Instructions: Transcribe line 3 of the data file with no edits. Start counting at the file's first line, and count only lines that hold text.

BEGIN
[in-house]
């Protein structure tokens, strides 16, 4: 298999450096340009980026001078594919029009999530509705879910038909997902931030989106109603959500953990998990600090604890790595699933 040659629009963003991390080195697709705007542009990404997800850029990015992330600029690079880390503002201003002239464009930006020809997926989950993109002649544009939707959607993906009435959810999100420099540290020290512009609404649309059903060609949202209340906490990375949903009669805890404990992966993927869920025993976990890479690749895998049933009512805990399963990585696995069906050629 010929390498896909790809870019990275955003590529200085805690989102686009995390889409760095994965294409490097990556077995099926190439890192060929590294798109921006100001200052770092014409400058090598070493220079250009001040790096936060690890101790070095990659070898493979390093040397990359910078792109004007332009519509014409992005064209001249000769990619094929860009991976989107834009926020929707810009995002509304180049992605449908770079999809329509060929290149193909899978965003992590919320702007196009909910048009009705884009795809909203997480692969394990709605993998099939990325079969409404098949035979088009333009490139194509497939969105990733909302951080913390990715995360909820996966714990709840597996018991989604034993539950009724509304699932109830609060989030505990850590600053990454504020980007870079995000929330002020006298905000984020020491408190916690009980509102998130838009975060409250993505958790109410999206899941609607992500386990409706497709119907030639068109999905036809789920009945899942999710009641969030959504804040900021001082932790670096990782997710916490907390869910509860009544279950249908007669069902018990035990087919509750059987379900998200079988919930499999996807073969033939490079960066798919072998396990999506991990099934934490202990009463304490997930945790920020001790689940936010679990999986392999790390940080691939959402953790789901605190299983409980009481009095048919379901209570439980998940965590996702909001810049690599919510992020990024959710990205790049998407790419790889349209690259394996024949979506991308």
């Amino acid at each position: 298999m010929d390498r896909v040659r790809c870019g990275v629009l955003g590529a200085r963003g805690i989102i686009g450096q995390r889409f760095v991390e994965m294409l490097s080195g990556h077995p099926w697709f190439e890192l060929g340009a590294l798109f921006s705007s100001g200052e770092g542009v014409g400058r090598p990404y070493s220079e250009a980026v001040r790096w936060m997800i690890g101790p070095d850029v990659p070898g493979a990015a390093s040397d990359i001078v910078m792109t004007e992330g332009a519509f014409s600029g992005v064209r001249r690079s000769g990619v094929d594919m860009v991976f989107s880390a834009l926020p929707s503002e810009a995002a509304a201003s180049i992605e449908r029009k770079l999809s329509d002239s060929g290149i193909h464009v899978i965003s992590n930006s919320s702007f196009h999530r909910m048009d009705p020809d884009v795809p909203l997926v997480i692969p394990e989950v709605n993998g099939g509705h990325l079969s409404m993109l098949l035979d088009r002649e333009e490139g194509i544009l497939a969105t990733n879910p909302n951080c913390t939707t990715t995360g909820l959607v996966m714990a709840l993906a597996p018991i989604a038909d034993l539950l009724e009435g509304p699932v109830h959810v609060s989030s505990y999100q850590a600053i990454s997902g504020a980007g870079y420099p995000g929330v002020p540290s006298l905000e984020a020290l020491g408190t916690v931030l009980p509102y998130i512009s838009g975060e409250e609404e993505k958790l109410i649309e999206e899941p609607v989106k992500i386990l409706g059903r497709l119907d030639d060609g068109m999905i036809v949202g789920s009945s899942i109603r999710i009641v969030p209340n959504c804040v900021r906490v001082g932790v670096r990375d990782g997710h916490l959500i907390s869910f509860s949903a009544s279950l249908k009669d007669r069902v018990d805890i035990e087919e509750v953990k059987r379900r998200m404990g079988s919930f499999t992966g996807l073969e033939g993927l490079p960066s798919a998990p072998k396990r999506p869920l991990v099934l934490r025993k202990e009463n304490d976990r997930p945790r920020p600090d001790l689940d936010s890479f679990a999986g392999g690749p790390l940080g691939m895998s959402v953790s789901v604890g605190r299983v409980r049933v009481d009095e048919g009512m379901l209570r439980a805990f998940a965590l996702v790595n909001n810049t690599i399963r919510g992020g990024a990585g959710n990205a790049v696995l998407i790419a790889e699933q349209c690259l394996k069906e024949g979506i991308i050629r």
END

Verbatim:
């Amino acid at each position: 298999m010929d390498r896909v040659r790809c870019g990275v629009l955003g590529a200085r963003g805690i989102i686009g450096q995390r889409f760095v991390e994965m294409l490097s080195g990556h077995p099926w697709f190439e890192l060929g340009a590294l798109f921006s705007s100001g200052e770092g542009v014409g400058r090598p990404y070493s220079e250009a980026v001040r790096w936060m997800i690890g101790p070095d850029v990659p070898g493979a990015a390093s040397d990359i001078v910078m792109t004007e992330g332009a519509f014409s600029g992005v064209r001249r690079s000769g990619v094929d594919m860009v991976f989107s880390a834009l926020p929707s503002e810009a995002a509304a201003s180049i992605e449908r029009k770079l999809s329509d002239s060929g290149i193909h464009v899978i965003s992590n930006s919320s702007f196009h999530r909910m048009d009705p020809d884009v795809p909203l997926v997480i692969p394990e989950v709605n993998g099939g509705h990325l079969s409404m993109l098949l035979d088009r002649e333009e490139g194509i544009l497939a969105t990733n879910p909302n951080c913390t939707t990715t995360g909820l959607v996966m714990a709840l993906a597996p018991i989604a038909d034993l539950l009724e009435g509304p699932v109830h959810v609060s989030s505990y999100q850590a600053i990454s997902g504020a980007g870079y420099p995000g929330v002020p540290s006298l905000e984020a020290l020491g408190t916690v931030l009980p509102y998130i512009s838009g975060e409250e609404e993505k958790l109410i649309e999206e899941p609607v989106k992500i386990l409706g059903r497709l119907d030639d060609g068109m999905i036809v949202g789920s009945s899942i109603r999710i009641v969030p209340n959504c804040v900021r906490v001082g932790v670096r990375d990782g997710h916490l959500i907390s869910f509860s949903a009544s279950l249908k009669d007669r069902v018990d805890i035990e087919e509750v953990k059987r379900r998200m404990g079988s919930f499999t992966g996807l073969e033939g993927l490079p960066s798919a998990p072998k396990r999506p869920l991990v099934l934490r025993k202990e009463n304490d976990r997930p945790r920020p600090d001790l689940d936010s890479f679990a999986g392999g690749p790390l940080g691939m895998s959402v953790s789901v604890g605190r299983v409980r049933v009481d009095e048919g009512m379901l209570r439980a805990f998940a965590l996702v790595n909001n810049t690599i399963r919510g992020g990024a990585g959710n990205a790049v696995l998407i790419a790889e699933q349209c690259l394996k069906e024949g979506i991308i050629r």